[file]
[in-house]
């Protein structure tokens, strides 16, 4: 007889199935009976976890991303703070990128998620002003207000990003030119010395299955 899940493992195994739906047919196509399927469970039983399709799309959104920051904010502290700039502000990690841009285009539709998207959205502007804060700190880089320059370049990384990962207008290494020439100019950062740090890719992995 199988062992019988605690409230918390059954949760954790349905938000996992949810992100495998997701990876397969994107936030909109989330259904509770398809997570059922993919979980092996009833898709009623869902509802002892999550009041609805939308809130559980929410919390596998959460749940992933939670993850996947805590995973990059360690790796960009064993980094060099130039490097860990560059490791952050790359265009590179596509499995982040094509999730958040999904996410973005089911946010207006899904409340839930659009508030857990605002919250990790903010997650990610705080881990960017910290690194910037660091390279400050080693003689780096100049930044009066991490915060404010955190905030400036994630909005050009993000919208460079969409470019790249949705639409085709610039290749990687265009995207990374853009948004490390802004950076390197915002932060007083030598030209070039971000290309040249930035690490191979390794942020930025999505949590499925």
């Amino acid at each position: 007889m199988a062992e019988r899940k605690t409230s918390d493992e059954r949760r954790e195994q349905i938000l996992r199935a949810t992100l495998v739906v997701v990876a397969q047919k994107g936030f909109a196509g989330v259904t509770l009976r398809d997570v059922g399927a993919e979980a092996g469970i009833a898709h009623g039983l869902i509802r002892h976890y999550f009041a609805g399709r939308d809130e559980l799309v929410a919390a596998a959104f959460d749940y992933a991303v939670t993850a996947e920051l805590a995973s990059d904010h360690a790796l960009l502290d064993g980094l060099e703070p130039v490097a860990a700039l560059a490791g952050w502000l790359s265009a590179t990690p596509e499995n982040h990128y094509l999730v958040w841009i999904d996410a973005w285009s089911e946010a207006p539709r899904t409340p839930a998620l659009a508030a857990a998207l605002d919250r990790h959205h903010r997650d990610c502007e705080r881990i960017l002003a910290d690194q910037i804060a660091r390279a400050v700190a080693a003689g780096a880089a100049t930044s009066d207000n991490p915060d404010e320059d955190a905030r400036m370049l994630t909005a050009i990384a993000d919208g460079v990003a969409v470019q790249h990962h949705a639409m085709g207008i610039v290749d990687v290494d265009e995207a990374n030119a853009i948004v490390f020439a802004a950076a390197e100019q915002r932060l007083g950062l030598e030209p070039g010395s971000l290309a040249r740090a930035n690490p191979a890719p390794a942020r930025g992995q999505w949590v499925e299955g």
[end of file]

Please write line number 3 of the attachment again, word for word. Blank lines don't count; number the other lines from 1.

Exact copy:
């Amino acid at each position: 007889m199988a062992e019988r899940k605690t409230s918390d493992e059954r949760r954790e195994q349905i938000l996992r199935a949810t992100l495998v739906v997701v990876a397969q047919k994107g936030f909109a196509g989330v259904t509770l009976r398809d997570v059922g399927a993919e979980a092996g469970i009833a898709h009623g039983l869902i509802r002892h976890y999550f009041a609805g399709r939308d809130e559980l799309v929410a919390a596998a959104f959460d749940y992933a991303v939670t993850a996947e920051l805590a995973s990059d904010h360690a790796l960009l502290d064993g980094l060099e703070p130039v490097a860990a700039l560059a490791g952050w502000l790359s265009a590179t990690p596509e499995n982040h990128y094509l999730v958040w841009i999904d996410a973005w285009s089911e946010a207006p539709r899904t409340p839930a998620l659009a508030a857990a998207l605002d919250r990790h959205h903010r997650d990610c502007e705080r881990i960017l002003a910290d690194q910037i804060a660091r390279a400050v700190a080693a003689g780096a880089a100049t930044s009066d207000n991490p915060d404010e320059d955190a905030r400036m370049l994630t909005a050009i990384a993000d919208g460079v990003a969409v470019q790249h990962h949705a639409m085709g207008i610039v290749d990687v290494d265009e995207a990374n030119a853009i948004v490390f020439a802004a950076a390197e100019q915002r932060l007083g950062l030598e030209p070039g010395s971000l290309a040249r740090a930035n690490p191979a890719p390794a942020r930025g992995q999505w949590v499925e299955g």